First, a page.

The Story of a Common Soldier of Army Life in the Civil War, 1861-1865 cover

The Story of a Common Soldier of Army Life in the Civil War, 1861-1865

Leander Stillwell (1843-1934)

1. 00 – Dedication and Preface
2. 01 – Beginning of the War, 1862
3. 02 – Benton Barracks, St. Louis, 1862
4. 03 – Battle of Shiloh, 1862
5. 04 – Some Incidents of the Battle of Shiloh
6. 05 – Seige of Corinth, 1862
7. 06 – Bethel, Jackson, 1862
8. 07 – Bolivar, 1862
9. 08 – Vicinity of Iuka, Mississippi, 1862
10. 09 – Affair of Salem Cemetery, 1863
11. 10 – Seige of Vicksburg, 1863
12. 11 – Life in a Hospital, 1863
13. 12 – Devall’s Bluff, Little Rock, 1863
14. 13 – Granted a Furlough, 1863
15. 14 – Re-enlist for Three Years More
16. 15 – Augusta and Springfield, 1864
17. 16 – Devall’s Bluff; Clarendon Expedition, 1864
18. 17 – Grand Reviews and Inspections, 1864
19. 18 – Regiment Goes Home on Furlough
20. 19 – Murfreesboro, 1864
21. 20 – Affair at Overal’s Creek, 1864
22. 21 – Battle of Wilkinson’s Pike, 1864
23. 22 – Railroad Fight near Murfresboro, 1864
24. 23 – Murfresboro, Winter 1864-1865
25. 24 – Soldier’s Pay: Rations
26. 25 – Mustered Out, September 8, 1865

(*) Your listen progress will be continuously saved. Just bookmark and come back to this page and continue where you left off.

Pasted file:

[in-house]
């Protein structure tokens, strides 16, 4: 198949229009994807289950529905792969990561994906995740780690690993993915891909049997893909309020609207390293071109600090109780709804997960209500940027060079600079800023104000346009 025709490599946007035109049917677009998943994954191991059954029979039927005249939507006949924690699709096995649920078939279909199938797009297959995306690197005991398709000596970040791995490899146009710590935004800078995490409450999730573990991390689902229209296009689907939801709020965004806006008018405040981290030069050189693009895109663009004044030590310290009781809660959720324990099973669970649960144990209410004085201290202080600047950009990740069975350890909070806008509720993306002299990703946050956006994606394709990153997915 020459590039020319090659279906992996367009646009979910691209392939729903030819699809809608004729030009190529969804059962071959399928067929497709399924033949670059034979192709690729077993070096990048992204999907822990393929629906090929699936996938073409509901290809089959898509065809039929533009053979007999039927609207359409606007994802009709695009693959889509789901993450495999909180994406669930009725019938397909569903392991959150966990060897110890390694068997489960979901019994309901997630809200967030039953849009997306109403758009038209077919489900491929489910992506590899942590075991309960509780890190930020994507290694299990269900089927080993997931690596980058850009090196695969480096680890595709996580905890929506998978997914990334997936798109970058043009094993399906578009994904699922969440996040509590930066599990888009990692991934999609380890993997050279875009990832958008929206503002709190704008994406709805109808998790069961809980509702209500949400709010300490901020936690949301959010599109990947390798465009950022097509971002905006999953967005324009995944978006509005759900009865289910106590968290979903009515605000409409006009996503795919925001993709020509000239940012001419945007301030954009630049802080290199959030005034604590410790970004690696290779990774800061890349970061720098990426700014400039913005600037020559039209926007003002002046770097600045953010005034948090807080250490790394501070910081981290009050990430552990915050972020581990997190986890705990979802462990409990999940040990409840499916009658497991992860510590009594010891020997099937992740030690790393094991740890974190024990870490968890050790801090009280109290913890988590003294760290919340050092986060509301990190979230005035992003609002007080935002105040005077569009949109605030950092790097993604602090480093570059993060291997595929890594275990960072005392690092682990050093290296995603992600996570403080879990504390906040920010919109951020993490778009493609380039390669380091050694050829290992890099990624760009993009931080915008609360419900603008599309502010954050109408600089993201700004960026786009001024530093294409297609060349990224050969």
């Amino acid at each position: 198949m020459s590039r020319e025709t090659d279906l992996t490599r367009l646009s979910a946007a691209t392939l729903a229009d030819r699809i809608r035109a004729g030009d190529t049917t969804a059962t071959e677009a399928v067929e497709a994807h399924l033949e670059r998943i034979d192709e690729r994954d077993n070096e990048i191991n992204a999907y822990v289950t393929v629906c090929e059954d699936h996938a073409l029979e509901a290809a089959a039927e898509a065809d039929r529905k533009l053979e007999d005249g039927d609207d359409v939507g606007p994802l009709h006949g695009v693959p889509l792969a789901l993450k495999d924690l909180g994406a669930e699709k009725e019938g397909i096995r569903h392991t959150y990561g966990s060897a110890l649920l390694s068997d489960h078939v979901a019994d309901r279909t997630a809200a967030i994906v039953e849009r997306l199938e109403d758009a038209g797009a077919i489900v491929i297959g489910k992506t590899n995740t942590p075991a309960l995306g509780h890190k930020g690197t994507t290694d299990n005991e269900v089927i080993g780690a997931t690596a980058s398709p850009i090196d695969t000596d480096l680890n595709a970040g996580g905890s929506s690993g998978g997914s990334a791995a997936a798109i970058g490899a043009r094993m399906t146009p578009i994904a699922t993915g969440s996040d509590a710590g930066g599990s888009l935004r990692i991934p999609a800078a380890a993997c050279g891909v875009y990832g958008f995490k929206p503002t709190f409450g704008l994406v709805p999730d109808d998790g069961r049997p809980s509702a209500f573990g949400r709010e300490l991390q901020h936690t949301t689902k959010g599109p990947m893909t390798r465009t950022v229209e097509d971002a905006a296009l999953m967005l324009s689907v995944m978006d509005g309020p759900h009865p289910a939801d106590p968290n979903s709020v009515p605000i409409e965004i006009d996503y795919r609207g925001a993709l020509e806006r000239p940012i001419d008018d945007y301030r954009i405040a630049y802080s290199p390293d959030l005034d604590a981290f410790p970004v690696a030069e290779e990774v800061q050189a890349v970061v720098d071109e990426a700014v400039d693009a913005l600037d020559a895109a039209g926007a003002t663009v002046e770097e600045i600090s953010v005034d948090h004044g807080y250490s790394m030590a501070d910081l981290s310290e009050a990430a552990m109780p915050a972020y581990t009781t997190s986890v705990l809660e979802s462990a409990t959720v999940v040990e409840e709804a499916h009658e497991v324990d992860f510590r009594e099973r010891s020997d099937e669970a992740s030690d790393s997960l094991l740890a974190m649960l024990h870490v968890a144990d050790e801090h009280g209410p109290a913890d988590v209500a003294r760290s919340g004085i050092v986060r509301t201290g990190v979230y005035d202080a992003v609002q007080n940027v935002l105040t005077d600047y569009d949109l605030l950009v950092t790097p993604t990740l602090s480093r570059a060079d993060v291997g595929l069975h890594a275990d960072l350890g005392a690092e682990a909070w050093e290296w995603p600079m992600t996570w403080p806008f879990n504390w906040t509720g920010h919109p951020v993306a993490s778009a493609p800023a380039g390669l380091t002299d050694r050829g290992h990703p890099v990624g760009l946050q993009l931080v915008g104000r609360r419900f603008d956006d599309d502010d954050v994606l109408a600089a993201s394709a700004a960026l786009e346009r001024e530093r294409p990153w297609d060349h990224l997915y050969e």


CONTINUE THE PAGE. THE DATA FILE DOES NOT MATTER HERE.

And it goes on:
Leander Stillwell was an 18-year-old Illinois farm boy, living with his family in a log cabin, when the U.S. Civil War broke out. Stillwell felt a duty “to help save the Nation;” but, as with many other young men, his Patriotism was tinged with bravura: “the idea of staying at home and turning over senseless clods on the farm with the cannon thundering so close at hand . . . was simply intolerable.” Stillwell volunteered for the 61st Illinois Infantry in January 1861. His youthful enthusiasm for the soldier’s life was soon tempered at Shiloh, where he first “saw a gun fired in anger,” and “saw a man die a violent death.”Stillwell’s recounting of events is always vivid, personal, and engrossing. “I distinctly remember my first shot at Shiloh . . . The fronts of both lines were . . . shrouded in smoke. I had my gun at a ready, and was trying to peer under the smoke in order to get a sight of our enemies. Suddenly I heard someone in a highly excited tone calling to me from just in my rear, –’Stillwell! Shoot! Shoot! Why don’t you shoot?’ I looked around and saw that this command was being given by . . . our second lieutenant, who was wild with excitement, jumping up and down like a hen on a hot griddle. ‘Why, lieutenant,’ I said, ‘I can’t see anything to shoot at.’ ‘Shoot, shoot, anyhow!’ ‘All right,’ I responded. . . And bringing my gun to my shoulder, I aimed low in the direction of the enemy, and blazed away through the smoke. But at the time the idea to me was ridiculous that one should blindly shoot into a cloud of smoke without having a bead on the object to be shot at.”The Story of a Common Soldier is a compelling coming of age tale that will appeal not only to Civil War buffs but to anyone who enjoys autobiographies. Written at the urging of his youngest son, when Stillwell was a mature man–a lawyer, judge, and member of the Kansas legislature, it combines graphic detail (provided by his war diary and letters written at the time to his family) with the insights of a thoughtful man looking back on those horrific times.


Chris Isom

Great narration. The author had a very interesting point-of-view.